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Ben Hatton Vital to have a social media strategy in place.

LAST week, the spotlight was keenly focused on social media and how organisations are using it.

Nestl courted controversy online after it responded to criticism over its use of palm oil by telling Facebook fans that comments would be deleted if it referenced the subject. Now, brands love social networks, what's not to love? No other platform offers businesses the speed and opportunity to interact directly with consumers at such low cost. Outlets such as Facebook and Twitter can be powerful allies, but, as Nestl quickly found out, they can also be a PR nightmare.

Nestl's censoring of posts and failure to engage followers, address concerns and answer questions left them in murky waters with fans.

It went against the social grain by encouraging users not to express their opinions and policing the site - right? Well, if posts are derogatory, call into question an organisation's brand and attempt to damage its reputation, surely it's ludicrous not to monitor the site and delete posts? Now, Nestl's biggest mistake was failing to understand how social media can go wrong and having a strategy in place to counteract negativity.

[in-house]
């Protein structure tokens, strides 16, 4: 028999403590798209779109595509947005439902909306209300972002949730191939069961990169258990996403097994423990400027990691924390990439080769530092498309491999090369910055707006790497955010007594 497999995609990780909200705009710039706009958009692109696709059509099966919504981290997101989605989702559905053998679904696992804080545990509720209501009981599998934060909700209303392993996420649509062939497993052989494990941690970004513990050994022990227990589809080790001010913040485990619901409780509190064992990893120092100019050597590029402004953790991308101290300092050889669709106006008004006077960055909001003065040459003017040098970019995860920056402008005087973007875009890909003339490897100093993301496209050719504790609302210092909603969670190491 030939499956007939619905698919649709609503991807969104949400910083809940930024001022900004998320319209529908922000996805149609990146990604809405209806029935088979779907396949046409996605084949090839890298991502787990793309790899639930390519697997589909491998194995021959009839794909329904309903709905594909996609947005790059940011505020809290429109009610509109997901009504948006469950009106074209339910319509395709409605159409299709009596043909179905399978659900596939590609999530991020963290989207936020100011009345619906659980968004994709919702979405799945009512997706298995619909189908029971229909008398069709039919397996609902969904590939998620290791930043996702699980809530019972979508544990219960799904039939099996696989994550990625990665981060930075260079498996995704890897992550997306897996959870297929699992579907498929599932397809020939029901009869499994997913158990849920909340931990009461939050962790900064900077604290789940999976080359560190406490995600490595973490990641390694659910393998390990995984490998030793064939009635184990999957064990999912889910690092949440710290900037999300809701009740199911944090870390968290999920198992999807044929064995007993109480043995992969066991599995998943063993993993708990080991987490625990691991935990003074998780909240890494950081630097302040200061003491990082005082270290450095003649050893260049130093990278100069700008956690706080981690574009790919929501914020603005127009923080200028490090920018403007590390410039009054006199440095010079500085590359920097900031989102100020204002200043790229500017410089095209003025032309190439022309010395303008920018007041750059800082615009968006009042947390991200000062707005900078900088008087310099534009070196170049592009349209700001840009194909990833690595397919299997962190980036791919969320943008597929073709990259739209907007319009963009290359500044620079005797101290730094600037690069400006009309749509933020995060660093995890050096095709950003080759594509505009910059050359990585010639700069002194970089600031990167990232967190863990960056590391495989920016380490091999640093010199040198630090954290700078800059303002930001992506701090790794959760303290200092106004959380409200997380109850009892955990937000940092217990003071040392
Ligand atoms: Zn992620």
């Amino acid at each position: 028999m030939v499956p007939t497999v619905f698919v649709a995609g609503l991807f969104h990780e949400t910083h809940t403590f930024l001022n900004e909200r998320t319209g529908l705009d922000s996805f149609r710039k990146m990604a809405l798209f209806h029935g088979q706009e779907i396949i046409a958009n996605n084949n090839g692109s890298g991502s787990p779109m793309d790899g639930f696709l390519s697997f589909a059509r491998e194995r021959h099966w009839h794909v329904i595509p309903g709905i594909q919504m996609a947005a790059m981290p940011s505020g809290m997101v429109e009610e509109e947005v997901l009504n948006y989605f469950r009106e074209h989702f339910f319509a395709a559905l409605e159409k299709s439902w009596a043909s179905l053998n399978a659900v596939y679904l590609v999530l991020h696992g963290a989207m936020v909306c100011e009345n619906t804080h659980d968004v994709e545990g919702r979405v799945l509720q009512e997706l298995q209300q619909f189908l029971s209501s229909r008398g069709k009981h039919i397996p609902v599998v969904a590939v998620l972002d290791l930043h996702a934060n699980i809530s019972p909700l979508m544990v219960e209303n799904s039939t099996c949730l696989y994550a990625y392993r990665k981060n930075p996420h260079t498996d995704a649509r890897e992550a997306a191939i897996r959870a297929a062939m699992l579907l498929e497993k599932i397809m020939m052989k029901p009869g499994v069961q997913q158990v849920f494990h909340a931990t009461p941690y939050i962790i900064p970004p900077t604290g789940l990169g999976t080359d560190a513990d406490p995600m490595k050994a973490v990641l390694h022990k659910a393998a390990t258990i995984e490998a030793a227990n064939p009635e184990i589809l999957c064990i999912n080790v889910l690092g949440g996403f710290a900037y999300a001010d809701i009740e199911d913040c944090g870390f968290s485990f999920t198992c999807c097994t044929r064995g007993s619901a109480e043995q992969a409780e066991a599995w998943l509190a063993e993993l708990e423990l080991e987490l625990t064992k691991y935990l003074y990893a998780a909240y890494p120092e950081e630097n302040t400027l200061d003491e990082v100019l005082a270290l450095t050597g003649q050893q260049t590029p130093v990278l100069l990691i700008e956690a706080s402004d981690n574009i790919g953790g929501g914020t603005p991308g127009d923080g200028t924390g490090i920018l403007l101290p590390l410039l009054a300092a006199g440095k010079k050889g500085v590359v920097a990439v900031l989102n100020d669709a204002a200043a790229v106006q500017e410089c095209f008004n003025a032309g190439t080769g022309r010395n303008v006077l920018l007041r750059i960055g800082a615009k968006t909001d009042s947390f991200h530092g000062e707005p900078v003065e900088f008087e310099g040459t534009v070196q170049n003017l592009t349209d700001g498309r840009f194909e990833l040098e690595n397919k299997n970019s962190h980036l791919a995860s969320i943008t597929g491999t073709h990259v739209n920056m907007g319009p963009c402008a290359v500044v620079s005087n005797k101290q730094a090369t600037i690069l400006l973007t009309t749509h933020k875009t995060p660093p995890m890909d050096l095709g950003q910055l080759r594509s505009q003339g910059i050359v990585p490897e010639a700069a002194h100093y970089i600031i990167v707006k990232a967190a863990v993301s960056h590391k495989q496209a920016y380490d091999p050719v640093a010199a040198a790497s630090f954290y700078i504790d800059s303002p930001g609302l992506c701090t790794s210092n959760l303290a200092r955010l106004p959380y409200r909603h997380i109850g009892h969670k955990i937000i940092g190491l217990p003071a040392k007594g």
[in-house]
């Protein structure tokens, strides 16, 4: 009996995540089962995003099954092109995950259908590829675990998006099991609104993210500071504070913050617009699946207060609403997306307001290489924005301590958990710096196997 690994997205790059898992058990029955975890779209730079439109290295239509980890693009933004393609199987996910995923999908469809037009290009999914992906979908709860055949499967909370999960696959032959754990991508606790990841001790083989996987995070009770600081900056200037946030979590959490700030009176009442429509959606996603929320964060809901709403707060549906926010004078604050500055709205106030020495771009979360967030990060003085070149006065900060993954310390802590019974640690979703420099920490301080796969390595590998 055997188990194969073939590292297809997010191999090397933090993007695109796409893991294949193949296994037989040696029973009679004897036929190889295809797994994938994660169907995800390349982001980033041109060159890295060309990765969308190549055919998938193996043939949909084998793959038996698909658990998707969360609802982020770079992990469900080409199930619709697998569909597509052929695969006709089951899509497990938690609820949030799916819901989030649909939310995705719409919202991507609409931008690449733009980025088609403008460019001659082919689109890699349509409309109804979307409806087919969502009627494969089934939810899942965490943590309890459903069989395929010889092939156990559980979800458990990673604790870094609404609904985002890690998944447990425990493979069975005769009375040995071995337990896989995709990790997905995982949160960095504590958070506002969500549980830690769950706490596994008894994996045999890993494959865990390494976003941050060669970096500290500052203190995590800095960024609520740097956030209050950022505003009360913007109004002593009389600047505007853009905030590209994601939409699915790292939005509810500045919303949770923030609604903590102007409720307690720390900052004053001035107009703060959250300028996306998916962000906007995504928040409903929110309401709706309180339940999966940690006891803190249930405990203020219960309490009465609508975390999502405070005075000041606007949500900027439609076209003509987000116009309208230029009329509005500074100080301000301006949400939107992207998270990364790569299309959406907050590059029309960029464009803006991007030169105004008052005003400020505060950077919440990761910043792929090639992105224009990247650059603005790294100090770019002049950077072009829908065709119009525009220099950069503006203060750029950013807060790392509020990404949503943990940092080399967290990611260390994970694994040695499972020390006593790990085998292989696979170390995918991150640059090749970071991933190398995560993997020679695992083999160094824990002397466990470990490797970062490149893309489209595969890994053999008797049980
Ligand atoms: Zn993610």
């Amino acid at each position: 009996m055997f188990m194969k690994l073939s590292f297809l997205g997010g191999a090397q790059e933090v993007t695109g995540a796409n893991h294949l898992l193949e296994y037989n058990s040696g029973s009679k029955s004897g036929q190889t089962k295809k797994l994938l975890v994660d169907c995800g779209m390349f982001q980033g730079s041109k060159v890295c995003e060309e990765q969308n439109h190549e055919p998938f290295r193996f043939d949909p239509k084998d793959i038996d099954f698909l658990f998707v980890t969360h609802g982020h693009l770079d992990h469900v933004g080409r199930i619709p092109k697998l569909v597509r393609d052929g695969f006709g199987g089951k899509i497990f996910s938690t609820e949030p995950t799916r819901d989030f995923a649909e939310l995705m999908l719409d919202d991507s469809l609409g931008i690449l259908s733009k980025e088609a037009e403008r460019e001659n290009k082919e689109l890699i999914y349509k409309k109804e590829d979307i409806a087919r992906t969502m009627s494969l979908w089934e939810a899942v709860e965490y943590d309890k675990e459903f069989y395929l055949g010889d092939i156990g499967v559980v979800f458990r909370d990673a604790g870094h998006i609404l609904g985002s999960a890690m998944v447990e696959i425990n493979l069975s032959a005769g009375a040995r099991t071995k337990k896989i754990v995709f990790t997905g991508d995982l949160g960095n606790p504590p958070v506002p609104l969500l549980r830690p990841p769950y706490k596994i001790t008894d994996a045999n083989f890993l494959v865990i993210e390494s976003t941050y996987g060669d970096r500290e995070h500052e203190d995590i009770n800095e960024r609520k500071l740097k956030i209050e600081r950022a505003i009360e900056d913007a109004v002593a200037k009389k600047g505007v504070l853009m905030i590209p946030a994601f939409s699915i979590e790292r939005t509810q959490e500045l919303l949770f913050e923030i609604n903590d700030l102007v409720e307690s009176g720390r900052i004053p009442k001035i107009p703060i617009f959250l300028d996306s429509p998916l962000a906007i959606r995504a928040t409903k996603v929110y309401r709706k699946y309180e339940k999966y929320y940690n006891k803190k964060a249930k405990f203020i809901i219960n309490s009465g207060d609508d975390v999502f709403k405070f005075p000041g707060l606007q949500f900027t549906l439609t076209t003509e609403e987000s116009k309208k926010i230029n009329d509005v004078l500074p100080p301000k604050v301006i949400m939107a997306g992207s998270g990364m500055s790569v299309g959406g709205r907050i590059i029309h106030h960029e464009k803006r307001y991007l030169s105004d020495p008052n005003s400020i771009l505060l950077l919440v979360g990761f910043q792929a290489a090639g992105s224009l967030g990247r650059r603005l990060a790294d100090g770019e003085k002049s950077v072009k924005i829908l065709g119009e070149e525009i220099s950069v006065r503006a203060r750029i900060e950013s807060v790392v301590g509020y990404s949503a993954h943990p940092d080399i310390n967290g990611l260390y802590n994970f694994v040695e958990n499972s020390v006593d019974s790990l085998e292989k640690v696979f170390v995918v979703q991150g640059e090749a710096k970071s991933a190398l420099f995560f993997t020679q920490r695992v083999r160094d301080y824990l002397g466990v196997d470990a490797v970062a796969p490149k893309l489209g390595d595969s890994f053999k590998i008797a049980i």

That's something Ryanair is trying to achieve with its first foray into social media, with the announcement that it will be building social media into Ryanair.com but will not be engaging third party sites such as Twitter or Facebook.

The company, which is not renowned for its customer service or interaction, is clearly dipping its toe in the water in an attempt to embrace the social bubble, while also retaining an element of control and ability to police.

There's no doubt social portals can be very beneficial to a business's marketing campaign, but it's not just about setting up a page and racking up the followers, it's important to have a strategy in place from the outset to avoid mishaps like Nestl's.

Arguably, Nestl can afford to be so bullish - I am sure it won't stop people eating KitKats or drinking Nescaf. * INTERNET entrepreneur Ben Hatton is founder and managing director of Liverpool agency Rippleffect.

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Publication:Daily Post (Liverpool, England)
Date:Mar 29, 2010
Words:342
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